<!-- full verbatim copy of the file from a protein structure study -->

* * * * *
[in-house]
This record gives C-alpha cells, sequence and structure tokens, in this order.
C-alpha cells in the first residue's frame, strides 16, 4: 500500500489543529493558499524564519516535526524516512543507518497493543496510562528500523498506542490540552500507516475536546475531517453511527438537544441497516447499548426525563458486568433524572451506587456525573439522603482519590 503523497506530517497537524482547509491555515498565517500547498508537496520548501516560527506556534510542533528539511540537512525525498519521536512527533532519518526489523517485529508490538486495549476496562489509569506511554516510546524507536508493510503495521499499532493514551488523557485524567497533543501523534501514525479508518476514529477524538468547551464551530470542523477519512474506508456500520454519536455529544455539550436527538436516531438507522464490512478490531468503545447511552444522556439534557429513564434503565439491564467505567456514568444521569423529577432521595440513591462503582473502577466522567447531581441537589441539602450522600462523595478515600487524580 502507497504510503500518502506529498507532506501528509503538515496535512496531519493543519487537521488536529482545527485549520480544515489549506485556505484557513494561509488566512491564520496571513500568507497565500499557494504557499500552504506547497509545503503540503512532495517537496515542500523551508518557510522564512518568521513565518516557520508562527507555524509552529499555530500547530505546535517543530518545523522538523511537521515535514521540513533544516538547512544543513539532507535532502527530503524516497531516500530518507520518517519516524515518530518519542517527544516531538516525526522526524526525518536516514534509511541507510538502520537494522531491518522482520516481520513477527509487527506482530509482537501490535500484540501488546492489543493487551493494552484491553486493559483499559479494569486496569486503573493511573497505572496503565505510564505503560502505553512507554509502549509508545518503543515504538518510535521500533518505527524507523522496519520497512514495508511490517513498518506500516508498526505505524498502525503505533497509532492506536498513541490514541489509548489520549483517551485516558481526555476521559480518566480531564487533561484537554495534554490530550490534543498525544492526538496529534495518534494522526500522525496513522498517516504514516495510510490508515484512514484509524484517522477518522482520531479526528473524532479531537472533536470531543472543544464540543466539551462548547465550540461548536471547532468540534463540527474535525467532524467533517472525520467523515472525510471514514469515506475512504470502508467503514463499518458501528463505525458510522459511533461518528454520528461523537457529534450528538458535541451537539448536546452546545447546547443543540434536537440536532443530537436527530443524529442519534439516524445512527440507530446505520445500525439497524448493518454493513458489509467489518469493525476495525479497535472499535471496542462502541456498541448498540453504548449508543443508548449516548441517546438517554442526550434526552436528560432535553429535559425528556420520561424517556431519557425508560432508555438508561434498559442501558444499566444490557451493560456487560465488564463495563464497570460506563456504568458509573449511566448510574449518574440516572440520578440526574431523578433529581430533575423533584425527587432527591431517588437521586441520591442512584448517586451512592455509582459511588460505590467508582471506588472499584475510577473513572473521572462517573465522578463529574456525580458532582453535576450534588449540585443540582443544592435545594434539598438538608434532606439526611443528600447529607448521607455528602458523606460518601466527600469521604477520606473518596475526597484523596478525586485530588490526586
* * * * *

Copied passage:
[in-house]
This record gives C-alpha cells, sequence and structure tokens, in this order.
C-alpha cells in the first residue's frame, strides 16, 4: 500500500489543529493558499524564519516535526524516512543507518497493543496510562528500523498506542490540552500507516475536546475531517453511527438537544441497516447499548426525563458486568433524572451506587456525573439522603482519590 503523497506530517497537524482547509491555515498565517500547498508537496520548501516560527506556534510542533528539511540537512525525498519521536512527533532519518526489523517485529508490538486495549476496562489509569506511554516510546524507536508493510503495521499499532493514551488523557485524567497533543501523534501514525479508518476514529477524538468547551464551530470542523477519512474506508456500520454519536455529544455539550436527538436516531438507522464490512478490531468503545447511552444522556439534557429513564434503565439491564467505567456514568444521569423529577432521595440513591462503582473502577466522567447531581441537589441539602450522600462523595478515600487524580 502507497504510503500518502506529498507532506501528509503538515496535512496531519493543519487537521488536529482545527485549520480544515489549506485556505484557513494561509488566512491564520496571513500568507497565500499557494504557499500552504506547497509545503503540503512532495517537496515542500523551508518557510522564512518568521513565518516557520508562527507555524509552529499555530500547530505546535517543530518545523522538523511537521515535514521540513533544516538547512544543513539532507535532502527530503524516497531516500530518507520518517519516524515518530518519542517527544516531538516525526522526524526525518536516514534509511541507510538502520537494522531491518522482520516481520513477527509487527506482530509482537501490535500484540501488546492489543493487551493494552484491553486493559483499559479494569486496569486503573493511573497505572496503565505510564505503560502505553512507554509502549509508545518503543515504538518510535521500533518505527524507523522496519520497512514495508511490517513498518506500516508498526505505524498502525503505533497509532492506536498513541490514541489509548489520549483517551485516558481526555476521559480518566480531564487533561484537554495534554490530550490534543498525544492526538496529534495518534494522526500522525496513522498517516504514516495510510490508515484512514484509524484517522477518522482520531479526528473524532479531537472533536470531543472543544464540543466539551462548547465550540461548536471547532468540534463540527474535525467532524467533517472525520467523515472525510471514514469515506475512504470502508467503514463499518458501528463505525458510522459511533461518528454520528461523537457529534450528538458535541451537539448536546452546545447546547443543540434536537440536532443530537436527530443524529442519534439516524445512527440507530446505520445500525439497524448493518454493513458489509467489518469493525476495525479497535472499535471496542462502541456498541448498540453504548449508543443508548449516548441517546438517554442526550434526552436528560432535553429535559425528556420520561424517556431519557425508560432508555438508561434498559442501558444499566444490557451493560456487560465488564463495563464497570460506563456504568458509573449511566448510574449518574440516572440520578440526574431523578433529581430533575423533584425527587432527591431517588437521586441520591442512584448517586451512592455509582459511588460505590467508582471506588472499584475510577473513572473521572462517573465522578463529574456525580458532582453535576450534588449540585443540582443544592435545594434539598438538608434532606439526611443528600447529607448521607455528602458523606460518601466527600469521604477520606473518596475526597484523596478525586485530588490526586